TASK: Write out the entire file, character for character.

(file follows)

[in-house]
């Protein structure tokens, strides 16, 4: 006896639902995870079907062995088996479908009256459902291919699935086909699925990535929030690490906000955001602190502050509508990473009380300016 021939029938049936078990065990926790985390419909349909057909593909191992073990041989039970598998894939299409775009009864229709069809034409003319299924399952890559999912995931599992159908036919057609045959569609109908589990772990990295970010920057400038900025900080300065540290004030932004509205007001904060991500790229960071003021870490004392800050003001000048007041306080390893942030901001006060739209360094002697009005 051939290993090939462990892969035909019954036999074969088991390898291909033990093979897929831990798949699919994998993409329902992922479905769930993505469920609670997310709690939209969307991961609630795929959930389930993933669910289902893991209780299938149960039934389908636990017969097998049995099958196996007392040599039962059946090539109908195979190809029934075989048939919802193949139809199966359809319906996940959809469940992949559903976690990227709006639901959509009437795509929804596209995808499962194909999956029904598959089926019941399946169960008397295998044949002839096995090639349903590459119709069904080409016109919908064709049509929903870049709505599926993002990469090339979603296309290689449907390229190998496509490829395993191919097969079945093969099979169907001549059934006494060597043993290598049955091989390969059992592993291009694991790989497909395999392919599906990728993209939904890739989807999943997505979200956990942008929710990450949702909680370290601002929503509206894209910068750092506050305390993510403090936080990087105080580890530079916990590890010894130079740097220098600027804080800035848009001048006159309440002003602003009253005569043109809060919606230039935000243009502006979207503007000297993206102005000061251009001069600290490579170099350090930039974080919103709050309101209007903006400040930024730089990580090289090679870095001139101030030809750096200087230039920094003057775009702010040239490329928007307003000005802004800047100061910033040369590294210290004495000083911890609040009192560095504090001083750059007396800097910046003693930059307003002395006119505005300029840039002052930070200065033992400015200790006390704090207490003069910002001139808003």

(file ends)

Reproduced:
[in-house]
């Protein structure tokens, strides 16, 4: 006896639902995870079907062995088996479908009256459902291919699935086909699925990535929030690490906000955001602190502050509508990473009380300016 021939029938049936078990065990926790985390419909349909057909593909191992073990041989039970598998894939299409775009009864229709069809034409003319299924399952890559999912995931599992159908036919057609045959569609109908589990772990990295970010920057400038900025900080300065540290004030932004509205007001904060991500790229960071003021870490004392800050003001000048007041306080390893942030901001006060739209360094002697009005 051939290993090939462990892969035909019954036999074969088991390898291909033990093979897929831990798949699919994998993409329902992922479905769930993505469920609670997310709690939209969307991961609630795929959930389930993933669910289902893991209780299938149960039934389908636990017969097998049995099958196996007392040599039962059946090539109908195979190809029934075989048939919802193949139809199966359809319906996940959809469940992949559903976690990227709006639901959509009437795509929804596209995808499962194909999956029904598959089926019941399946169960008397295998044949002839096995090639349903590459119709069904080409016109919908064709049509929903870049709505599926993002990469090339979603296309290689449907390229190998496509490829395993191919097969079945093969099979169907001549059934006494060597043993290598049955091989390969059992592993291009694991790989497909395999392919599906990728993209939904890739989807999943997505979200956990942008929710990450949702909680370290601002929503509206894209910068750092506050305390993510403090936080990087105080580890530079916990590890010894130079740097220098600027804080800035848009001048006159309440002003602003009253005569043109809060919606230039935000243009502006979207503007000297993206102005000061251009001069600290490579170099350090930039974080919103709050309101209007903006400040930024730089990580090289090679870095001139101030030809750096200087230039920094003057775009702010040239490329928007307003000005802004800047100061910033040369590294210290004495000083911890609040009192560095504090001083750059007396800097910046003693930059307003002395006119505005300029840039002052930070200065033992400015200790006390704090207490003069910002001139808003």